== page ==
The making of Virgil van Dijk: ‘Quick, strong, confident’…and a handy striker

Virgil van Dijk became a £75million player when he joined Liverpool from Southampon in January 2018 – and it came as no surprise to his old Groningen team-mates.

After standing out while playing for Celtic in the Scottish Premiership and then standing out again after making the move to Southampton in 2015, it was inevitable Van Dijk would get a big move.

That said, it’s unlikely any Groningen fan would have predicted Van Dijk would go on to become the world’s most expensive defender when he made his first appearances in the Eredivisie in 2011…

“At the beginning of his time in the first team we actually used him as a striker, first and foremost, especially at the end of games when we were looking for a goal,” Tim Sparv, who was with Van Dijk at Groningen, says.

“We’d put Virgil on for the last 10, 15, 20 minutes and he would cause havoc among the opponents.

“He was quite effective. He did a great job for us as he was just so powerful and strong, allowing him to hold the ball up.

“He was also good with the ball at his feet so he was a useful weapon when we needed him.”

It was not long, of course, before Van Dijk was integrated into the back four. Once there, he didn’t look back.

“As a person he was calm and laid back but very confident,” Sparv, now at FC Midtjylland, says. “If you didn’t know him you could maybe get the sense he was arrogant. I think he was just a very, very laid-back person.

“Defensively he was very strong, he would win 90 per cent of his headers. He was also quite quick so even if he made a slight mistake, he could just use his speed to cover himself.

“Tactically he would struggle at times, but that’s normal for a young guy just coming through. But he was definitely solid defensively one against one, and he was physical like you can see now.

Putting the work in

“Maybe at times it was just a little too easy for him, so maybe he didn’t need to do anything extra, but we had a group that would do some extra physical work in the afternoon.

“In the beginning he wasn’t part of that group, it was just for the ones who wanted to do it, but after a while he was also there and would be there every time.

“He understood that he had to make some sacrifices and do the extra work, as it won’t be that easy in the future if he wants to make it at a higher level.”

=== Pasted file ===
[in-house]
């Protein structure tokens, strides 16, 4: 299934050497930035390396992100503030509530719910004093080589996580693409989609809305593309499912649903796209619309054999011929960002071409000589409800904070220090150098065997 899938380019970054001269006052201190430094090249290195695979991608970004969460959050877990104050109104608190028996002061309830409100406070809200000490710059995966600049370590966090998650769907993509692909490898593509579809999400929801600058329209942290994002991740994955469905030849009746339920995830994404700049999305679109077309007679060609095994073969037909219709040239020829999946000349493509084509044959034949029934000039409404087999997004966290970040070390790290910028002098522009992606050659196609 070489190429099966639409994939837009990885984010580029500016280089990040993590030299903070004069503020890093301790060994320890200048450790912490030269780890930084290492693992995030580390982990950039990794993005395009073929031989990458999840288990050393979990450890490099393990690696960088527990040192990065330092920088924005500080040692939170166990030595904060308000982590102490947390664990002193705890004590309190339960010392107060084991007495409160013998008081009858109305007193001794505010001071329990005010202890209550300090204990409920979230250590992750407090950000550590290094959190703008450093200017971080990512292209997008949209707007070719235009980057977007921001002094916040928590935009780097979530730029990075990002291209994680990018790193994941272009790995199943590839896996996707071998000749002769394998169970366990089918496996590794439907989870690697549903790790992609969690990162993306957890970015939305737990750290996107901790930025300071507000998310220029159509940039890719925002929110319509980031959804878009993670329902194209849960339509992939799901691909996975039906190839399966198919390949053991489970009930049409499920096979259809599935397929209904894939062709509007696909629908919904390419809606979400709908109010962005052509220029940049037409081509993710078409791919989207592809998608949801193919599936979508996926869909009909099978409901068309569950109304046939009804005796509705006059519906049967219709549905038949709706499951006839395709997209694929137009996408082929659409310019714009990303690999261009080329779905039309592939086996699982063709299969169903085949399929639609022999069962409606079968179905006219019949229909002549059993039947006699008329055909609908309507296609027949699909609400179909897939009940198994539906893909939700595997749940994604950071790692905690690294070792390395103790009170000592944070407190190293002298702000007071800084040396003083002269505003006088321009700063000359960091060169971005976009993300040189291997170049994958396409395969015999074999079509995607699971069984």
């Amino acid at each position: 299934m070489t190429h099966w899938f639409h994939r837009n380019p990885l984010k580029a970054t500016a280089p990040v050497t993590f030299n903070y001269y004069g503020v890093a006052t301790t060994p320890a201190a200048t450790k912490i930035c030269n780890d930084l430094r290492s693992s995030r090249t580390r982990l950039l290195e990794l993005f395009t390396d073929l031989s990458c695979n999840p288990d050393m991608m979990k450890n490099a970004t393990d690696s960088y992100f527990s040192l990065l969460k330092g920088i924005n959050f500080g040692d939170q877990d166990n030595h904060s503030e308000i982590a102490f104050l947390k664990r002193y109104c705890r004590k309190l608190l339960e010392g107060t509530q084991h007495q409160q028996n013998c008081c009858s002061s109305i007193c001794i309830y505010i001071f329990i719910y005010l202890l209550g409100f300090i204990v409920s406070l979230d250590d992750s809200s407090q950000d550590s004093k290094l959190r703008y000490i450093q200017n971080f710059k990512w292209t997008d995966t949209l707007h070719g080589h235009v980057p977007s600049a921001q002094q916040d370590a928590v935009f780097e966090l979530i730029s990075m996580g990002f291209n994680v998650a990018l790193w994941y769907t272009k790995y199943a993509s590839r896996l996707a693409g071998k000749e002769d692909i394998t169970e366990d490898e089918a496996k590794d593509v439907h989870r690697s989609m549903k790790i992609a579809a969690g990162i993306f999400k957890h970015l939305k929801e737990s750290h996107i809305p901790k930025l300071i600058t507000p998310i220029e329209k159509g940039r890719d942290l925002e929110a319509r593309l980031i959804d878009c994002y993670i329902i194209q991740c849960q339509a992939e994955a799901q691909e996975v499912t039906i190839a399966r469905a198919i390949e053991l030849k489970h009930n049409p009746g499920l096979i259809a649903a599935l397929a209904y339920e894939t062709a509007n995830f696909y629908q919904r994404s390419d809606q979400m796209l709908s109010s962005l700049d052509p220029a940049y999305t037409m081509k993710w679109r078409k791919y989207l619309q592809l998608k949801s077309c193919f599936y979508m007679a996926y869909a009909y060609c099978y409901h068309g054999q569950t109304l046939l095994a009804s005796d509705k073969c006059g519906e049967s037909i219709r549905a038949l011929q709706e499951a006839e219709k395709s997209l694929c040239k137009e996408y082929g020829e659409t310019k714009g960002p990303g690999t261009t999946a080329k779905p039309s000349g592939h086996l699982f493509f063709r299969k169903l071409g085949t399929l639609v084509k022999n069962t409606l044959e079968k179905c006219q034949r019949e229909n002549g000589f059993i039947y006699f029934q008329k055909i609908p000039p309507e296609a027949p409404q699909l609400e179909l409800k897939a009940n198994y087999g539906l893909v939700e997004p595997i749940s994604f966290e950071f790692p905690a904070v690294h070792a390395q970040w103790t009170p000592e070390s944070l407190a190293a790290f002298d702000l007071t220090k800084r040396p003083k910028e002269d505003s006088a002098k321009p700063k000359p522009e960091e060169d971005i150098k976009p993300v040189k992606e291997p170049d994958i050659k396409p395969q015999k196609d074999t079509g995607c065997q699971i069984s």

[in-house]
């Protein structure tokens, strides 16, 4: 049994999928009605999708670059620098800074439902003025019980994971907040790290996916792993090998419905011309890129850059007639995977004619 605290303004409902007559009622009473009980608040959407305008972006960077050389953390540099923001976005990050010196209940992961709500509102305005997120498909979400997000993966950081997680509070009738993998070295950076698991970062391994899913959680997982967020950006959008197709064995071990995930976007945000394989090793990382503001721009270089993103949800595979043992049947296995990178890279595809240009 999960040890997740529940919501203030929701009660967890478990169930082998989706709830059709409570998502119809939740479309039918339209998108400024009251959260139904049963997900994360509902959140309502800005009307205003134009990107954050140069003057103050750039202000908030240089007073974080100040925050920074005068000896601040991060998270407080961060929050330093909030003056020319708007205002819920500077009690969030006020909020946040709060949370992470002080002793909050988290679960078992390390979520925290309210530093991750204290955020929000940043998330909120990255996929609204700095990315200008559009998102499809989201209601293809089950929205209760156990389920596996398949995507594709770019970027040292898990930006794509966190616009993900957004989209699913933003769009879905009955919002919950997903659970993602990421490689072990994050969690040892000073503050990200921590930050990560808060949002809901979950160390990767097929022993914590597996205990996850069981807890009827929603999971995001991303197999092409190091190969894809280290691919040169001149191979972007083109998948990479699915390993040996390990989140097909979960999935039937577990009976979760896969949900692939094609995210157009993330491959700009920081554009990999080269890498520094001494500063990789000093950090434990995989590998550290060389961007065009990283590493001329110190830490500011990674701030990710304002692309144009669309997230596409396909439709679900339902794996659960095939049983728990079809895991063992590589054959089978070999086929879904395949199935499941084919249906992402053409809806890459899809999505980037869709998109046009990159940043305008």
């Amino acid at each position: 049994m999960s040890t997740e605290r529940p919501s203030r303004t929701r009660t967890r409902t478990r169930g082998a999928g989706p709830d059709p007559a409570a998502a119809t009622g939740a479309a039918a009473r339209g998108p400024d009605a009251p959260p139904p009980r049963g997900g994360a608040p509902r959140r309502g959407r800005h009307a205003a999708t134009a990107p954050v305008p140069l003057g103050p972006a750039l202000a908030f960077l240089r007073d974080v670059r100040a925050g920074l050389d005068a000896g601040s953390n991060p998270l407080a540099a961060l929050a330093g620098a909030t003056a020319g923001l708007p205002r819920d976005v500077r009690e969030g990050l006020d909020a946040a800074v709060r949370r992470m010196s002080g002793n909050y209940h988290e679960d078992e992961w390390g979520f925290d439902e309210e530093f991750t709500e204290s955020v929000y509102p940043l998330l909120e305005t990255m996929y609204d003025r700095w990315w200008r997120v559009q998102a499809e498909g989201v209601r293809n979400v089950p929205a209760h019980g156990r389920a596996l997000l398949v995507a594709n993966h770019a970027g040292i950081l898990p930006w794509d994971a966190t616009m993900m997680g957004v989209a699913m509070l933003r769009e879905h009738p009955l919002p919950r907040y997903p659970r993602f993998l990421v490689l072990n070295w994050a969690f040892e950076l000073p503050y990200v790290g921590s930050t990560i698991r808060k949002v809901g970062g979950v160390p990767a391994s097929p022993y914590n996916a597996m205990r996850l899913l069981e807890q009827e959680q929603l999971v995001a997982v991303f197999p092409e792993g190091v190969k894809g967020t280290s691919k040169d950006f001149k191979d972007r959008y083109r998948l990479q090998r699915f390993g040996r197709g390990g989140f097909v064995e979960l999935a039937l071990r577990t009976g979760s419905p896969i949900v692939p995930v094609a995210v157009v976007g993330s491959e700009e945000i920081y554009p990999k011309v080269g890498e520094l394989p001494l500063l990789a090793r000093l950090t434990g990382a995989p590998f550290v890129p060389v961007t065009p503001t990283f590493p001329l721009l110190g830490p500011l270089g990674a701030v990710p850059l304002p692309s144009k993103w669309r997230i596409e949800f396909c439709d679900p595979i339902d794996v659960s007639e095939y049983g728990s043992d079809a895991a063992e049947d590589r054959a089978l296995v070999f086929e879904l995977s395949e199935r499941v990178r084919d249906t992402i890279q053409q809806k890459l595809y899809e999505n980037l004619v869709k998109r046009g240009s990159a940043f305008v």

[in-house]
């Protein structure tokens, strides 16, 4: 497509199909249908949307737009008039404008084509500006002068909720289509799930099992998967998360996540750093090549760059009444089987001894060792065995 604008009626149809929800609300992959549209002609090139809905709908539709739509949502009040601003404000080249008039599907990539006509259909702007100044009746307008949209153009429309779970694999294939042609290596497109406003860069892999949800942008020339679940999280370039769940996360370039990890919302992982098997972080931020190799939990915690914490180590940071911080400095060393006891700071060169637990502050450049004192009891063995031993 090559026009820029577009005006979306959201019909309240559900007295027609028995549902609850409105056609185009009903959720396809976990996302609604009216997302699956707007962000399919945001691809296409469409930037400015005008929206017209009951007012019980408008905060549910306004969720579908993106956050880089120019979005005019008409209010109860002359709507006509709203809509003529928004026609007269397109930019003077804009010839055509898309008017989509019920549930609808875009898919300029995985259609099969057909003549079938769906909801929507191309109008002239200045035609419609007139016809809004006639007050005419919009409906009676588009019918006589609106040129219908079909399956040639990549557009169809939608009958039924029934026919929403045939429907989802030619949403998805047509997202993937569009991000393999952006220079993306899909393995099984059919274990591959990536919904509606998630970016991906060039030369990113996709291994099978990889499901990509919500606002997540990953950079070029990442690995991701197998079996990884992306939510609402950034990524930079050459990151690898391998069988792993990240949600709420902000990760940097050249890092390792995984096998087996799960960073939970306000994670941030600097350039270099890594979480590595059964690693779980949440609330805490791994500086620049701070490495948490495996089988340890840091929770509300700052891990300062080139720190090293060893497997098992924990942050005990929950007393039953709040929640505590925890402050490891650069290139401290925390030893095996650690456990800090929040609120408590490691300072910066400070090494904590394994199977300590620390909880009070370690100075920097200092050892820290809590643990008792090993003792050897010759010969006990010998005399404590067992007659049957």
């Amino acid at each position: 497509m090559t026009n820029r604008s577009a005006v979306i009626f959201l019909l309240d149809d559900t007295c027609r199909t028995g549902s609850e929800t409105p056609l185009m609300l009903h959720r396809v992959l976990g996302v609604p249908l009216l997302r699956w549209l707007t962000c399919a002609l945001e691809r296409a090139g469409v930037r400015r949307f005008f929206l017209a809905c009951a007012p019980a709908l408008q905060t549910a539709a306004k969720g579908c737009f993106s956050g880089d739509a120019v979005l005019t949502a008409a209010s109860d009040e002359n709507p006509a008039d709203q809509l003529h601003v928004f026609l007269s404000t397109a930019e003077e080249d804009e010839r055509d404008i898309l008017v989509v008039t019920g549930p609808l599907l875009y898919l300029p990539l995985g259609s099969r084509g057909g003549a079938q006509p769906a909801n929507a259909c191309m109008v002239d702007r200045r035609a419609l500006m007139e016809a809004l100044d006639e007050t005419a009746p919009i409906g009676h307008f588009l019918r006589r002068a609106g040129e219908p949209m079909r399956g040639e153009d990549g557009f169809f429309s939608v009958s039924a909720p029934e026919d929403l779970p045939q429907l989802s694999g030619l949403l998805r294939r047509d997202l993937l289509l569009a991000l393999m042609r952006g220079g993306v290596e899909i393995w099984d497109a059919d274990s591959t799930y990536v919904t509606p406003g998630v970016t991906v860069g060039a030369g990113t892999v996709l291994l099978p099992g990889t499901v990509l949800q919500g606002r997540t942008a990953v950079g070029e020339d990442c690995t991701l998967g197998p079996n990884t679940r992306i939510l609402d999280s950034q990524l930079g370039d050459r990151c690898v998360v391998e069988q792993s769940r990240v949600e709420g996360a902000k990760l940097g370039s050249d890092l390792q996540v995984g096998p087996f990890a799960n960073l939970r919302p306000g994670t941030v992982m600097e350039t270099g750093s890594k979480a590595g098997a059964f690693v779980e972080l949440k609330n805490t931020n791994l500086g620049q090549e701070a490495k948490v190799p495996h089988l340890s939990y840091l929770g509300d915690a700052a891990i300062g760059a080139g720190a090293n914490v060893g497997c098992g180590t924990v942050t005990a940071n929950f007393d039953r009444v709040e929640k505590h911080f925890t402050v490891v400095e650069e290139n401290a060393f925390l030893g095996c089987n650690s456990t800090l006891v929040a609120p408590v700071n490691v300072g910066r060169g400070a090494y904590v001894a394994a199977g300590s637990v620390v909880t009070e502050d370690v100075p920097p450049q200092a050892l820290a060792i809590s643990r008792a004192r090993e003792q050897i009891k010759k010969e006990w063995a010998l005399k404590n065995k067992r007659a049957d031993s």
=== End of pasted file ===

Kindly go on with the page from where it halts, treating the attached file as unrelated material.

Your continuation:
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There was a specific moment for Sparv when he knew Van Dijk was destined for greatness. It wasn’t a last-ditch tackle or a cunning piece of defensive work but a pass, a sign of what his team-mate could offer.

“I think we had Feyenoord at home – we won 6-1 or something – and in the first or second minute, he hit the ball from the centre of defence out on the half-volley to the left winger with perfect technique.

“He didn’t even think about it, he just did it, and that was a moment for me when I knew he was set for great things.”

Becoming a leader

Van Dijk did not, however, immediately come across as a leader to Sparv.

“Not in the beginning, he was more concerned about his own development,” Sparv says. “I didn’t see him having those qualities.

“But you could see he was growing into the role more and more. You have to consider he was young and it’s not normal to take that level of responsibility, but he definitely grew into the role more and more.”

Eventually Van Dijk outgrew Groningen, and Sparv believes he made the right choice in joining Celtic to hone his skills as a defender.

“I think he maybe could have gone to a better club in Holland, but Celtic was a decent option. When taking those steps, I think it is important to not take too big a step from one club to another, which makes it difficult to adjust.

“He showed at Celtic that he grew into the leadership role more and more, he got to play all the time, he got success, winning the league and playing in Europe – that experience has definitely helped him.

“When I look at Virgil now, I still see the same type of guy, but he’s improved in every area, he’s a leader for sure.

“When we were first together at Groningen he wasn’t that type of leader, but he had the potential, and now he’s definitely realising that potential and he’s thinking more about the team than himself.

“You can see from his body language that to have that type of central defender in the team, that oozes confidence and control, it gives stability to the whole team.”

Sadly for Sparv, it does not appear that the team he supports, Manchester United, are interested in signing Van Dijk, but he believes his old team-mate is right to be looking for the next step in his career.

“As a United fan, I would love to have him at United,” Sparv says. “I would love to see Virgil at an even better club than Southampton. If he gets the chance to prove himself at a higher level, I’d love to see that, I think he deserves the chance.”

By Will Unwin

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